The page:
Private companies failing to meet Emiratisation deadline now face fines

A reminder of tough action with penalties of Dh100,000 to Dh500,000 levied on employers who falsify numbers

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Private sector companies who failed to meet Friday's deadline for Emiratisation targets will face mounting fines of up to Dh500,000.

The Ministry of Human Resources and Emiratisation reminded private companies of the deadline to comply with guidelines and to ensure 3 per cent of their workforce comprises Emiratis to avoid paying penalties.

“We call on companies with 50 employees or more to benefit from the grace period until July 7 to achieve their semi-annual 1 per cent Emiratisation targets,” the ministry tweeted.

“Starting from July 8, we will review companies' compliance with the required targets, and a fine of Dh42,000 will be imposed for each Emirati not employed.”

Companies who fabricate or mislead authorities regarding their Emiratisation numbers also face steep fines.

Mid-year targets

Businesses with at least 50 employees must ensure that Emiratis account for 3 per cent of their workforce before this weekend.

The mid-year Emiratisation target was extended from June 30 to July 7 due to the Eid Al Adha break.

The Emiratisation measures apply to skilled positions. While companies in free zones are exempt, they are encouraged to participate.

The government announced in February that companies must increase the proportion of Emirati workers by 1 per cent every six months.

Employers have been asked to meet a 4 per cent target by the end of this year, though this moves up to 6 per cent next year, 8 per cent in 2025 and 10 per cent by the end of 2026.

The number of Emiratis working in the private sector reached 66,000 in May, with more than 10,000 hired in the first three months of this year, as per government figures.

Hefty fines

In line with current regulations, employers who evade targets would be fined an administrative penalty of between Dh20,0000 to Dh100,000 per worker.

“This is for false Emiratisation – if an employer has filed invalid documents or information to receive salary support from the government,” said Haider Hussain, partner at Fragomen, a consultancy firm that supports organisations with immigration and Emiratisation regulations.

A fine of Dh20,000 is levied for taking no action when an Emirati employee does not report to work, despite being issued a work authorisation and after the employer has received salary support from the government.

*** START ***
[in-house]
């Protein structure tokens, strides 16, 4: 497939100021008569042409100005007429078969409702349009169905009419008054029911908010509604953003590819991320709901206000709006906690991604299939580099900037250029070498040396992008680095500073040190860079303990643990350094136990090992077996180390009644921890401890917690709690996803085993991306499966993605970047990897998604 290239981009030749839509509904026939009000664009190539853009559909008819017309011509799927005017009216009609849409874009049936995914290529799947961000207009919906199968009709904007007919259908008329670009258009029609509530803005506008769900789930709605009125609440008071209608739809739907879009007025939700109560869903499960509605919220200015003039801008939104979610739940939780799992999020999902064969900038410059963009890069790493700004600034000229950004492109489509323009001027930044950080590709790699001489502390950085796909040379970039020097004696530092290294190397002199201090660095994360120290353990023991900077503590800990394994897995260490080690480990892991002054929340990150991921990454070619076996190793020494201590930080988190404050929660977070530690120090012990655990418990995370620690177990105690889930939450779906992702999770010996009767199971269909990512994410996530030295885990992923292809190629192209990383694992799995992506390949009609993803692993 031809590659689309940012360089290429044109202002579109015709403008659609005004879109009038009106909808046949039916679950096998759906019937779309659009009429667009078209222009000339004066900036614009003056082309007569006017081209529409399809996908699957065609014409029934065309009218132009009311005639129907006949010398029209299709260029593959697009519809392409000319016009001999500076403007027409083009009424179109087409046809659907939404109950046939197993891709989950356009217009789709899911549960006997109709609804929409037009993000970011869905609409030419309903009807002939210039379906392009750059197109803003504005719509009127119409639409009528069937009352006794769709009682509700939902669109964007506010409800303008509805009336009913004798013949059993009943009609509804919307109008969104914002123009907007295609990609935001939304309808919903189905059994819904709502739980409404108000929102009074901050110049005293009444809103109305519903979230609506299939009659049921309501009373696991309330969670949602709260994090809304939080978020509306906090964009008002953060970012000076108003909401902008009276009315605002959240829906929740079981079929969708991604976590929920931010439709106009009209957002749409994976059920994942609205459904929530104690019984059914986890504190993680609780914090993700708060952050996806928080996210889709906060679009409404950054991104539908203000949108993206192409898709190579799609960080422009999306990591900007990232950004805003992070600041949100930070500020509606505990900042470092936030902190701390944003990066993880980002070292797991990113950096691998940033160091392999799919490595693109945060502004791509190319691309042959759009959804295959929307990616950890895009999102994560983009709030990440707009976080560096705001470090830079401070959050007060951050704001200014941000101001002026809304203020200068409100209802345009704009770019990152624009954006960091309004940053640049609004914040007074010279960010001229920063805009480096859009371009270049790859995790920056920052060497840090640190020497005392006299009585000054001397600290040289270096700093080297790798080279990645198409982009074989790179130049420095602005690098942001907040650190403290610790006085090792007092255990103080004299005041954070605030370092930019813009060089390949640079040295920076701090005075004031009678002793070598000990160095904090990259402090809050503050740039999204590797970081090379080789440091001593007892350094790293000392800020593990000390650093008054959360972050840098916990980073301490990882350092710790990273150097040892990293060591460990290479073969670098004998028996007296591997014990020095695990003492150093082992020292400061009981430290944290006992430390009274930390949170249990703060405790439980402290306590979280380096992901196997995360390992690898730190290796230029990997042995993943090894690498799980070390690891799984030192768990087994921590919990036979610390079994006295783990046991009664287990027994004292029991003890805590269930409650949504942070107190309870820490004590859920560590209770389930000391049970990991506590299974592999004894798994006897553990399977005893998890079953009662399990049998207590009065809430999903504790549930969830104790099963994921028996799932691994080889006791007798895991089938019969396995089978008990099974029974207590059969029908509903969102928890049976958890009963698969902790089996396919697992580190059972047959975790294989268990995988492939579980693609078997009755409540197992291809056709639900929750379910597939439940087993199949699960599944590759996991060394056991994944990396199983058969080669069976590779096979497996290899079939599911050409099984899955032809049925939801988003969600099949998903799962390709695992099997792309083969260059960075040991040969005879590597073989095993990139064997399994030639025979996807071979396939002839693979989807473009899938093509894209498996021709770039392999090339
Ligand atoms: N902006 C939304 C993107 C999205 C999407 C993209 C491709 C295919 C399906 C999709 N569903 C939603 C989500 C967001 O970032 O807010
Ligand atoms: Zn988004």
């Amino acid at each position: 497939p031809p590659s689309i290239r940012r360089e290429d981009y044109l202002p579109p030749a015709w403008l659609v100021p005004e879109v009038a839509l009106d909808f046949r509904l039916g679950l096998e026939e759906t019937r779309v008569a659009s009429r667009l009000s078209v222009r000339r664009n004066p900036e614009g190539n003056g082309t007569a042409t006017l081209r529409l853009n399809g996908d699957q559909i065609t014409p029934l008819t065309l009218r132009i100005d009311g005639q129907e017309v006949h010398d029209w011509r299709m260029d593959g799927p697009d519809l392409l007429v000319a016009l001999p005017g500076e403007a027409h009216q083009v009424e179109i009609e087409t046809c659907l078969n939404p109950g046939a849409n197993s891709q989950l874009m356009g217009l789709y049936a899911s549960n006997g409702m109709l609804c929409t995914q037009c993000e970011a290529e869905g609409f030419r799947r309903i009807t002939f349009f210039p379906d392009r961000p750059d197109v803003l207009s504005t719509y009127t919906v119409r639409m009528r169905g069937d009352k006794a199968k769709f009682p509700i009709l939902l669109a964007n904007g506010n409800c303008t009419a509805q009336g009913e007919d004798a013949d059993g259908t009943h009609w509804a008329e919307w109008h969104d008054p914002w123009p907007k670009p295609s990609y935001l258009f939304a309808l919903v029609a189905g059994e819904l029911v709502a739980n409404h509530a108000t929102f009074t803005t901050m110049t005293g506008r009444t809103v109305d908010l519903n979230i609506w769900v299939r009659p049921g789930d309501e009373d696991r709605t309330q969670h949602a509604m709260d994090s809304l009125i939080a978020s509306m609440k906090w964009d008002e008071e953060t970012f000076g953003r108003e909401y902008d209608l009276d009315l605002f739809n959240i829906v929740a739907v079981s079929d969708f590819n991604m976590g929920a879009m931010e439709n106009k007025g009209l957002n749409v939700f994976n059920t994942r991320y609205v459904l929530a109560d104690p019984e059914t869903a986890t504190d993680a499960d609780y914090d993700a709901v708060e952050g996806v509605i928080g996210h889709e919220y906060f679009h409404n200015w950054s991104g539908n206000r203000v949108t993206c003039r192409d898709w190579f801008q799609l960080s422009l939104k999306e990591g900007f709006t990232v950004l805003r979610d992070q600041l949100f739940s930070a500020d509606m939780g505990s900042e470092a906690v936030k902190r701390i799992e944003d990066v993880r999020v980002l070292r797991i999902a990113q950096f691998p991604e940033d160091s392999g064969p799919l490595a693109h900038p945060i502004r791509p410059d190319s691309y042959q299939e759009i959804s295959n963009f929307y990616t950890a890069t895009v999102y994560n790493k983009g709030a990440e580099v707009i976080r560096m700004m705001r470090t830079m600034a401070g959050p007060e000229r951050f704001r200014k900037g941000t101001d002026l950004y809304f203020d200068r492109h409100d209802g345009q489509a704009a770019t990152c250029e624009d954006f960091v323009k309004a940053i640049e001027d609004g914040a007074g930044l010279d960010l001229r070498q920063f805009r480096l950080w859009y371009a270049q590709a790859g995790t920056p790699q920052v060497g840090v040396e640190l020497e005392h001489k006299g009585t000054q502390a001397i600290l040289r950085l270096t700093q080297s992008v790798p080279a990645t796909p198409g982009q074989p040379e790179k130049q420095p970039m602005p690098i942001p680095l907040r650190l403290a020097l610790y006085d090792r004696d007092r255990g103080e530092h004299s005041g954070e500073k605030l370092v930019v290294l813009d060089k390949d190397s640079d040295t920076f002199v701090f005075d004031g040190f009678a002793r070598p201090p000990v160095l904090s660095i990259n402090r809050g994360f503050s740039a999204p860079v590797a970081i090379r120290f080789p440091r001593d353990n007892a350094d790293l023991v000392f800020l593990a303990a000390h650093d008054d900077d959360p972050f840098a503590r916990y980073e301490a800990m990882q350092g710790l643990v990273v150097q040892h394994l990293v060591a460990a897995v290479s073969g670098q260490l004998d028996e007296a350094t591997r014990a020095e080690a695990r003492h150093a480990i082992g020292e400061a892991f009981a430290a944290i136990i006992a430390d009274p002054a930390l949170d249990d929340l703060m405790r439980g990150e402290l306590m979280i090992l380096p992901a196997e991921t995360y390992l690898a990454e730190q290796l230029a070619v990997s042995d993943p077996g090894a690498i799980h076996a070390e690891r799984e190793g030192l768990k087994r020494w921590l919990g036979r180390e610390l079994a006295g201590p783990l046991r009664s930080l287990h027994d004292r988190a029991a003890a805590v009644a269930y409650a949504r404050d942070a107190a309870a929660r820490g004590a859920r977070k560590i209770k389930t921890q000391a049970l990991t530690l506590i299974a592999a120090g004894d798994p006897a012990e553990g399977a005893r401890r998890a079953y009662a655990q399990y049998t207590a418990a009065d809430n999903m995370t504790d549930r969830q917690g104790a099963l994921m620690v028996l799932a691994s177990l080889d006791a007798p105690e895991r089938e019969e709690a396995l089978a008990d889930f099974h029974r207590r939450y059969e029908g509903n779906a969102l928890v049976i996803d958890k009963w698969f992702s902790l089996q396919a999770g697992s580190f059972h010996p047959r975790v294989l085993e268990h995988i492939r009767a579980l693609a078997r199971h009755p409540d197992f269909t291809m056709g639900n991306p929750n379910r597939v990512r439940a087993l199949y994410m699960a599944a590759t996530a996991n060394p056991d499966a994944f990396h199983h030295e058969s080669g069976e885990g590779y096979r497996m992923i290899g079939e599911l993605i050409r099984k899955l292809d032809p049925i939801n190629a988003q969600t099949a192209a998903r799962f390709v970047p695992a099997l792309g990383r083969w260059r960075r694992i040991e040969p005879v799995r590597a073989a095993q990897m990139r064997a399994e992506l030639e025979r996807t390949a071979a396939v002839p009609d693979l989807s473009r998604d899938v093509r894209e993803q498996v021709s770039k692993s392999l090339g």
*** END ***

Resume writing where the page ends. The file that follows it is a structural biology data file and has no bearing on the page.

The same penalty will be charged if the employee does not report to work regularly as per the employment contract or has abandoned work without the employer officially reporting this.

“In all cases, any salary support from the government will be suspended and the employer will be required to return the subsidies they have received,” Mr Hussain said.

“Additionally, the authorities may impose more than one sanction for multiple violations.”

Manipulating employee data

Employers face fines of between Dh100,000 to Dh500,000 if authorities find they have deliberately attempted to alter staff numbers to dodge Emiratisation targets, the ministry announced in May.

The government added this as a new item to the list of fines for evading Emiratisation regulations.

The penalties are for reducing the number of Emirati employees below their targets or modifying job titles to circumvent regulations.

Companies that repeatedly fail to comply will be hit by a rising range of fines, Mr Hussain said.

“As per the law, employers that change the professional classification of their workers – for instance from a skilled to an unskilled category – or purposely reduced the number of workers in their employment with the intention to circumvent the prescribed Emiratisation targets, will be subject to a fine of Dh100,000 for the initial violation, or Dh300,000 for a second violation, or Dh500,000 for a third violation or beyond,” he said.

Last month, a company was fined Dh100,000 for reducing the number of its employees to below 50 from 68.

The firm had cancelled work permits and later issued new ones through an associated company under the same employer.

Employers would be asked to meet the required nationalisation targets based on staff numbers prior to the breach.

Incentives offered

The Emirati Human Resources Competitiveness Council, or Nafis, was launched in 2021 to support UAE citizens moving to the private sector by increasing their competitiveness.

The council’s goal is to get 75,000 citizens into the private sector by 2025.

Incentives have been offered to companies that train citizens and initiatives have been launched such as the Industrialist Programme to encourage the private sector to hire Emiratis and develop their skills.

“It is important for private companies to understand the vision of the UAE and ensure compliance to avoid enforcement of penalties,” Mr Hussain said.

“UAE authorities have been encouraging Emiratisation in the private sector to support and educate companies on how to access local talent.

“They are taking measures to ensure companies stay on track with their target to have 10 per cent private sector represented by Emirati nationals by 2026.”

Updated: July 08, 2023, 4:04 AM